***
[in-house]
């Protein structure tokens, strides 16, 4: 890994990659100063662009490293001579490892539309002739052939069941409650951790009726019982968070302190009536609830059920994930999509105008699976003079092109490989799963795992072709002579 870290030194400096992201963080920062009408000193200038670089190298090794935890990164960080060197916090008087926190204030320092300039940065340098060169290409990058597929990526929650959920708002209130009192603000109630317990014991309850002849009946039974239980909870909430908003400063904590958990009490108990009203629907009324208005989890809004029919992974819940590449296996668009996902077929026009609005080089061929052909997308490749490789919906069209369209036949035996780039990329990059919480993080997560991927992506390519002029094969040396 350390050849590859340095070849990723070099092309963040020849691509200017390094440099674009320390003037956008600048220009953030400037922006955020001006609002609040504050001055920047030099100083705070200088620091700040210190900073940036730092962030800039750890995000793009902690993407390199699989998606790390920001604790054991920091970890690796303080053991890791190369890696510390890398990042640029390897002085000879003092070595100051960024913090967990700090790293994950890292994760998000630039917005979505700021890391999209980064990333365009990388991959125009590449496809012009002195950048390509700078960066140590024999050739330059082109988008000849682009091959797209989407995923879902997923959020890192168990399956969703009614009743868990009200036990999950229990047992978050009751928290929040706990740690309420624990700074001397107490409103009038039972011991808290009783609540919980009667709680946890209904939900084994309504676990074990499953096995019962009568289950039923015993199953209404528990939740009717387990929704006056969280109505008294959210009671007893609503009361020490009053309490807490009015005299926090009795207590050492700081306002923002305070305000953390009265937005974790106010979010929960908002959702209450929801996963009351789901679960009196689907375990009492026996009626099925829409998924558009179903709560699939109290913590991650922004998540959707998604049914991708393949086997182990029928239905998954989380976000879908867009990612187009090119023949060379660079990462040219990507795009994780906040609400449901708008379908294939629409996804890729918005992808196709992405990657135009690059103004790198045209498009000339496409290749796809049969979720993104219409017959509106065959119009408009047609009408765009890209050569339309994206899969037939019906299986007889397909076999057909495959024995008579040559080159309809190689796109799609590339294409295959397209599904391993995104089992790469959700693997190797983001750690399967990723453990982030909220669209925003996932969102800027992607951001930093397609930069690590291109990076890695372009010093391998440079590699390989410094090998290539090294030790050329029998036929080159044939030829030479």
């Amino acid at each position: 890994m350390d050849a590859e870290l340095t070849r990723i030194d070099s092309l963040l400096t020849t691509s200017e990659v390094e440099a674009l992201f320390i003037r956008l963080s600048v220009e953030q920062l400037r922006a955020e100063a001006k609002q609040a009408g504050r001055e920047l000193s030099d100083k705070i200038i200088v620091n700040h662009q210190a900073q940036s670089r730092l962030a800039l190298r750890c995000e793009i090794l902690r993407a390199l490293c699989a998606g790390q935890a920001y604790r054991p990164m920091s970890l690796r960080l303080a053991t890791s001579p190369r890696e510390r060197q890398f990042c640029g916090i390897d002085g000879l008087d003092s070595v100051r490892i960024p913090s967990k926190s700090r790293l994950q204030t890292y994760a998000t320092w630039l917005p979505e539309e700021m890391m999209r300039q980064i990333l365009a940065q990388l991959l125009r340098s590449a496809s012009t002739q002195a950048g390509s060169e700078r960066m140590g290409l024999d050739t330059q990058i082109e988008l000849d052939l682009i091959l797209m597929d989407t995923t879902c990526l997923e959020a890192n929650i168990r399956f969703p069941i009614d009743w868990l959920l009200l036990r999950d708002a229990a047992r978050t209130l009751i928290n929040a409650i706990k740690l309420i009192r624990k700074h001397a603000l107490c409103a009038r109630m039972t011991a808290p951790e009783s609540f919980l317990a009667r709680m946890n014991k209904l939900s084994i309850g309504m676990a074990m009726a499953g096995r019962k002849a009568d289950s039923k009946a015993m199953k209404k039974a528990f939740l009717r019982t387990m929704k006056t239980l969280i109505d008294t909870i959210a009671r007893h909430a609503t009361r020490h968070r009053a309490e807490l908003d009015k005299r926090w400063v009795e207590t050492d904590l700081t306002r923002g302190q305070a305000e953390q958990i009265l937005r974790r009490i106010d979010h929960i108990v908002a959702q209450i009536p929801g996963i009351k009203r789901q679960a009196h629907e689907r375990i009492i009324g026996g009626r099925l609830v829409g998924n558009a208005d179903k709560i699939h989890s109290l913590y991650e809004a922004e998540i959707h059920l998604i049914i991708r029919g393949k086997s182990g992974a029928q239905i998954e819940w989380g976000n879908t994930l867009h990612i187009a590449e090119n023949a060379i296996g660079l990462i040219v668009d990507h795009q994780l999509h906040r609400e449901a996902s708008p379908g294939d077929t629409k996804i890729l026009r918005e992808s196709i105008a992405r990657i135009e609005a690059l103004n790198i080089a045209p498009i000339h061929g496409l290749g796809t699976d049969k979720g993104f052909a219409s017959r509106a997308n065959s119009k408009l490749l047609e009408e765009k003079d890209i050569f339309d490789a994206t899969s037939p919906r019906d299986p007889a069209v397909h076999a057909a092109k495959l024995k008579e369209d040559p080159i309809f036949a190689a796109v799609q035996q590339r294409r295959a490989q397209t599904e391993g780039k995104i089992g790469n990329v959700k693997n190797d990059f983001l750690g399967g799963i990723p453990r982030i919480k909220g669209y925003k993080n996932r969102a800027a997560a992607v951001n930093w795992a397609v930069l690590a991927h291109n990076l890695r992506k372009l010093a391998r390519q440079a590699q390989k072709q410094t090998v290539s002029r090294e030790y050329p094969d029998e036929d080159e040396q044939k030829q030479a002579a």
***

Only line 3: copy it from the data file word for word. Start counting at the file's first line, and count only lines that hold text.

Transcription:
């Amino acid at each position: 890994m350390d050849a590859e870290l340095t070849r990723i030194d070099s092309l963040l400096t020849t691509s200017e990659v390094e440099a674009l992201f320390i003037r956008l963080s600048v220009e953030q920062l400037r922006a955020e100063a001006k609002q609040a009408g504050r001055e920047l000193s030099d100083k705070i200038i200088v620091n700040h662009q210190a900073q940036s670089r730092l962030a800039l190298r750890c995000e793009i090794l902690r993407a390199l490293c699989a998606g790390q935890a920001y604790r054991p990164m920091s970890l690796r960080l303080a053991t890791s001579p190369r890696e510390r060197q890398f990042c640029g916090i390897d002085g000879l008087d003092s070595v100051r490892i960024p913090s967990k926190s700090r790293l994950q204030t890292y994760a998000t320092w630039l917005p979505e539309e700021m890391m999209r300039q980064i990333l365009a940065q990388l991959l125009r340098s590449a496809s012009t002739q002195a950048g390509s060169e700078r960066m140590g290409l024999d050739t330059q990058i082109e988008l000849d052939l682009i091959l797209m597929d989407t995923t879902c990526l997923e959020a890192n929650i168990r399956f969703p069941i009614d009743w868990l959920l009200l036990r999950d708002a229990a047992r978050t209130l009751i928290n929040a409650i706990k740690l309420i009192r624990k700074h001397a603000l107490c409103a009038r109630m039972t011991a808290p951790e009783s609540f919980l317990a009667r709680m946890n014991k209904l939900s084994i309850g309504m676990a074990m009726a499953g096995r019962k002849a009568d289950s039923k009946a015993m199953k209404k039974a528990f939740l009717r019982t387990m929704k006056t239980l969280i109505d008294t909870i959210a009671r007893h909430a609503t009361r020490h968070r009053a309490e807490l908003d009015k005299r926090w400063v009795e207590t050492d904590l700081t306002r923002g302190q305070a305000e953390q958990i009265l937005r974790r009490i106010d979010h929960i108990v908002a959702q209450i009536p929801g996963i009351k009203r789901q679960a009196h629907e689907r375990i009492i009324g026996g009626r099925l609830v829409g998924n558009a208005d179903k709560i699939h989890s109290l913590y991650e809004a922004e998540i959707h059920l998604i049914i991708r029919g393949k086997s182990g992974a029928q239905i998954e819940w989380g976000n879908t994930l867009h990612i187009a590449e090119n023949a060379i296996g660079l990462i040219v668009d990507h795009q994780l999509h906040r609400e449901a996902s708008p379908g294939d077929t629409k996804i890729l026009r918005e992808s196709i105008a992405r990657i135009e609005a690059l103004n790198i080089a045209p498009i000339h061929g496409l290749g796809t699976d049969k979720g993104f052909a219409s017959r509106a997308n065959s119009k408009l490749l047609e009408e765009k003079d890209i050569f339309d490789a994206t899969s037939p919906r019906d299986p007889a069209v397909h076999a057909a092109k495959l024995k008579e369209d040559p080159i309809f036949a190689a796109v799609q035996q590339r294409r295959a490989q397209t599904e391993g780039k995104i089992g790469n990329v959700k693997n190797d990059f983001l750690g399967g799963i990723p453990r982030i919480k909220g669209y925003k993080n996932r969102a800027a997560a992607v951001n930093w795992a397609v930069l690590a991927h291109n990076l890695r992506k372009l010093a391998r390519q440079a590699q390989k072709q410094t090998v290539s002029r090294e030790y050329p094969d029998e036929d080159e040396q044939k030829q030479a002579a």